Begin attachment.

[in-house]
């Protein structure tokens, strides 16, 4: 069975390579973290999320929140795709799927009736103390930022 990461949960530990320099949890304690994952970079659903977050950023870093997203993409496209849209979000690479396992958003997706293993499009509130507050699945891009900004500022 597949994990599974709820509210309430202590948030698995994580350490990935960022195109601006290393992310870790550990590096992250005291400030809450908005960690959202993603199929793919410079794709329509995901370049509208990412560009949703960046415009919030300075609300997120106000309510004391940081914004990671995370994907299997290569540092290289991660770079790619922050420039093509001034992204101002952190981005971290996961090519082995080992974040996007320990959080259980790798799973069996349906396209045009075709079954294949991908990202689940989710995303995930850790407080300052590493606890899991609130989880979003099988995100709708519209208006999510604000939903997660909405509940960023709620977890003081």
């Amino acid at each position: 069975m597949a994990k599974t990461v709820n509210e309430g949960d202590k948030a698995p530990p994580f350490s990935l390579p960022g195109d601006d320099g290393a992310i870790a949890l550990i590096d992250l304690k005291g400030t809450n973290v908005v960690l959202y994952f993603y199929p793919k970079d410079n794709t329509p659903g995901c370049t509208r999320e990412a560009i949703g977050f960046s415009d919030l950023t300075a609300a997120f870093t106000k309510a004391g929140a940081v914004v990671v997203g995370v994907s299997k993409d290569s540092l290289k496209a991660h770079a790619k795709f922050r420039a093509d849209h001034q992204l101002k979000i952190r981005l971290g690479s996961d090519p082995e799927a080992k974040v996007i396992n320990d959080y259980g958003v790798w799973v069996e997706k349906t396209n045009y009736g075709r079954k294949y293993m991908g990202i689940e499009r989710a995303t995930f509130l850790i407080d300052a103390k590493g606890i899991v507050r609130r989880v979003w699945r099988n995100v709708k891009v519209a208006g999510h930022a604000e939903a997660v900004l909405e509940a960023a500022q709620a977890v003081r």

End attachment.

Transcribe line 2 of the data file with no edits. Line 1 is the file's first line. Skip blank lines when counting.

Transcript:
């Protein structure tokens, strides 16, 4: 069975390579973290999320929140795709799927009736103390930022 990461949960530990320099949890304690994952970079659903977050950023870093997203993409496209849209979000690479396992958003997706293993499009509130507050699945891009900004500022 597949994990599974709820509210309430202590948030698995994580350490990935960022195109601006290393992310870790550990590096992250005291400030809450908005960690959202993603199929793919410079794709329509995901370049509208990412560009949703960046415009919030300075609300997120106000309510004391940081914004990671995370994907299997290569540092290289991660770079790619922050420039093509001034992204101002952190981005971290996961090519082995080992974040996007320990959080259980790798799973069996349906396209045009075709079954294949991908990202689940989710995303995930850790407080300052590493606890899991609130989880979003099988995100709708519209208006999510604000939903997660909405509940960023709620977890003081």